“Sometimes he lies down in the grocery store,” says Kim. “I go, ‘What are you doin?’ He says, ‘savasana.'”
Of course there are many more option for adults to practice at Warrior One throughout the week.
Customers can visit online
and sign up for a solid range of classes like “Boot Camp” with cardio and weights. Warm power yoga, in the mid-80’s is “not super hot” assures the instructor. “Just a little sweat to detoxify the blood.”
Non-heated classes such as Yoga Basics that are not just for beginners may be regarded as supplementary or rehabilitative, as well.
“I love coming to basics classes myself because you refocus and you can get a great workout depending on how much you put into it,” says Kim.
There are also yin style sessions or slow deep stretches designed to draw full benefits from poses in order to balance the more habitual, quotidian movements of your day.
“If you stay in them longer there is time to undo the old patterns, old tensions in the body,” maintains Kim who suspects her favorite class may be the 1/2 and 1/2 course: 30 minutes of power yoga followed by thirty minutes of deep stretch yin.
Single drop-in classes cost $12, and there are package deals for those looking to practice regularly: 5 for $55 all the way up to unlimited classes for $99/month.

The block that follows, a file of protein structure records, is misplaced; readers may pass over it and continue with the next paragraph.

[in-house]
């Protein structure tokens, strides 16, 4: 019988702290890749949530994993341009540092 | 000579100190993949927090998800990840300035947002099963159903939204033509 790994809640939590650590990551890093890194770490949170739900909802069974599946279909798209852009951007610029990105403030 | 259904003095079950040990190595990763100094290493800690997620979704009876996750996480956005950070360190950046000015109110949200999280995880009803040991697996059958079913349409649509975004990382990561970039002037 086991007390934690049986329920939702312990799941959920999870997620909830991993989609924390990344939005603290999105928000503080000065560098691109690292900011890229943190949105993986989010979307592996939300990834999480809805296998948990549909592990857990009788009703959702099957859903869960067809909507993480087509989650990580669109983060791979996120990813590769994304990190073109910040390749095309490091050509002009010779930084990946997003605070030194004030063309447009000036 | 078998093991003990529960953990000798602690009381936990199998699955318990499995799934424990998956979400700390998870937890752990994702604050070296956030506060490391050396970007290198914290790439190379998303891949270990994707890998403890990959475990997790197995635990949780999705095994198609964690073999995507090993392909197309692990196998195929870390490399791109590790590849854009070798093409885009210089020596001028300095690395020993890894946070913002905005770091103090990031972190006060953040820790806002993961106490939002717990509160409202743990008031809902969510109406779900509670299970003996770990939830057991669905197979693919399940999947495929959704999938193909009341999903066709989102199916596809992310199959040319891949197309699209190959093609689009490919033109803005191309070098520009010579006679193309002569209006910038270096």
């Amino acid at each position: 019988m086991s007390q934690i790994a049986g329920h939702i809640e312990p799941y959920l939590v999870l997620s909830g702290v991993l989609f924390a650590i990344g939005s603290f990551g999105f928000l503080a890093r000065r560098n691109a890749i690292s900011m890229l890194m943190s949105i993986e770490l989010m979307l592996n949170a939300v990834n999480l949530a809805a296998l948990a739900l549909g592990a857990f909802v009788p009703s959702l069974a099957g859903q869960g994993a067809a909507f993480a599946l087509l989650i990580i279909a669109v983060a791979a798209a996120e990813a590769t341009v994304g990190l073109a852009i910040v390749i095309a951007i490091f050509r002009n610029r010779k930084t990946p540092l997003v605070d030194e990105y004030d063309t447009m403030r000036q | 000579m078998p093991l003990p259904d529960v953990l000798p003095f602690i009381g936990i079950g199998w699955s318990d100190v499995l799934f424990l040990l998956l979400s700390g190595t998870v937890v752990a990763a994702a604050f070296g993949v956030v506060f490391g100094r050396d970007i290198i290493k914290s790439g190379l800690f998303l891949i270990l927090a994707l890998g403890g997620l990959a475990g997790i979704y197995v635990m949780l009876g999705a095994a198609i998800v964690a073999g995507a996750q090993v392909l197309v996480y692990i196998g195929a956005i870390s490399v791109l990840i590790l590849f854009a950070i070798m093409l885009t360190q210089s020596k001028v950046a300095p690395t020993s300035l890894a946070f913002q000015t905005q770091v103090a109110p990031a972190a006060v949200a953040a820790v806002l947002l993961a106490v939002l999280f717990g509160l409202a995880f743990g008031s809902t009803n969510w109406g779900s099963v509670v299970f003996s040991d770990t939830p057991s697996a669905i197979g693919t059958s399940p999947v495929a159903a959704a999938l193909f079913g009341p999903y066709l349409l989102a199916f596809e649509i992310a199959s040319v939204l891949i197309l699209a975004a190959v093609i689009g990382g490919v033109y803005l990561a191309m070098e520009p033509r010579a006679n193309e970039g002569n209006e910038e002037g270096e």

New students hoping to get accustomed to the space can purchase 3 classes for $21.
For students who really get into their “practice,” Warrior One also runs an extensive Yoga and Fitness Teacher Training Program. Currently there are 24 teacher trainees, meeting one weekend per month for ten months.
If this seems like miles away for you, Kim and her team encourage you to come check out the space.
Upon first entering the studio, the quarters can seem a bit close, especially if the class is full with two rows. However, once you are on the mat, the jovial and informal manner of the Warrior One staff quickly leads you to feel as if your simply practicing along side neighbors.
The floors are slightly padded and made with an easy to clean antibacterial material bound by tatami weave.
“It’s really cozy and has a really peaceful vibe. I like that we have so much wall space so we can practice handstands,” says Kim. “All the neighbors are amazing and we love it here.”
With the studio in 10-15 minute walking distance from most residents of Audubon Park, there’s little reason to avoid trying it at least once.
“There are so many misconceptions about yoga, some people think it’s way too hard and they could never do it,” says the veteran yoga instructor. “Most people say, ‘I’m not flexible, so I can’t do it.’ Or they say, ‘my mind just goes crazy; I could never be still and quiet.’ That’s why you want to come do it!”
Warrior One Power Yoga is located at 2822 Corrine Drive. The studio is open 7 days week, with classes starting from 6am to 7:30pm on weekdays, 8am to 4pm on Saturday, 8am to 5 pm on Sunday.